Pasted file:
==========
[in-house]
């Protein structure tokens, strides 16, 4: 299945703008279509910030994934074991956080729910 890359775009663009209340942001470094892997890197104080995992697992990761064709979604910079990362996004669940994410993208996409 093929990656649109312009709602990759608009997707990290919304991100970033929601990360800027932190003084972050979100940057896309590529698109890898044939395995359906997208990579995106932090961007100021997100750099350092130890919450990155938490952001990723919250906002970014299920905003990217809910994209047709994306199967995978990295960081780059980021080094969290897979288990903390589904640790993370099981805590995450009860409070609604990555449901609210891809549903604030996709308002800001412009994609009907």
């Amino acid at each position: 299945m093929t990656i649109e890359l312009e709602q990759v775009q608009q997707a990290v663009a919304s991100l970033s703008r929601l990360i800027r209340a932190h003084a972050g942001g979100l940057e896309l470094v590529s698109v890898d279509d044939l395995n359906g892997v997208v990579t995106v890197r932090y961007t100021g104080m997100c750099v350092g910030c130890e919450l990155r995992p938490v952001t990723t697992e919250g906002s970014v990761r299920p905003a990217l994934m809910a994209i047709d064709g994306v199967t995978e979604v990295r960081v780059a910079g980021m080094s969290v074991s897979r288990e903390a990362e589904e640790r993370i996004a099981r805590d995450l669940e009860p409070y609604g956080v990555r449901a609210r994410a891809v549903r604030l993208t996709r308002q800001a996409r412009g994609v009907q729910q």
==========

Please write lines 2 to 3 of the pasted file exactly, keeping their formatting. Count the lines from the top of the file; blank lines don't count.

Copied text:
């Protein structure tokens, strides 16, 4: 299945703008279509910030994934074991956080729910 890359775009663009209340942001470094892997890197104080995992697992990761064709979604910079990362996004669940994410993208996409 093929990656649109312009709602990759608009997707990290919304991100970033929601990360800027932190003084972050979100940057896309590529698109890898044939395995359906997208990579995106932090961007100021997100750099350092130890919450990155938490952001990723919250906002970014299920905003990217809910994209047709994306199967995978990295960081780059980021080094969290897979288990903390589904640790993370099981805590995450009860409070609604990555449901609210891809549903604030996709308002800001412009994609009907």
């Amino acid at each position: 299945m093929t990656i649109e890359l312009e709602q990759v775009q608009q997707a990290v663009a919304s991100l970033s703008r929601l990360i800027r209340a932190h003084a972050g942001g979100l940057e896309l470094v590529s698109v890898d279509d044939l395995n359906g892997v997208v990579t995106v890197r932090y961007t100021g104080m997100c750099v350092g910030c130890e919450l990155r995992p938490v952001t990723t697992e919250g906002s970014v990761r299920p905003a990217l994934m809910a994209i047709d064709g994306v199967t995978e979604v990295r960081v780059a910079g980021m080094s969290v074991s897979r288990e903390a990362e589904e640790r993370i996004a099981r805590d995450l669940e009860p409070y609604g956080v990555r449901a609210r994410a891809v549903r604030l993208t996709r308002q800001a996409r412009g994609v009907q729910q």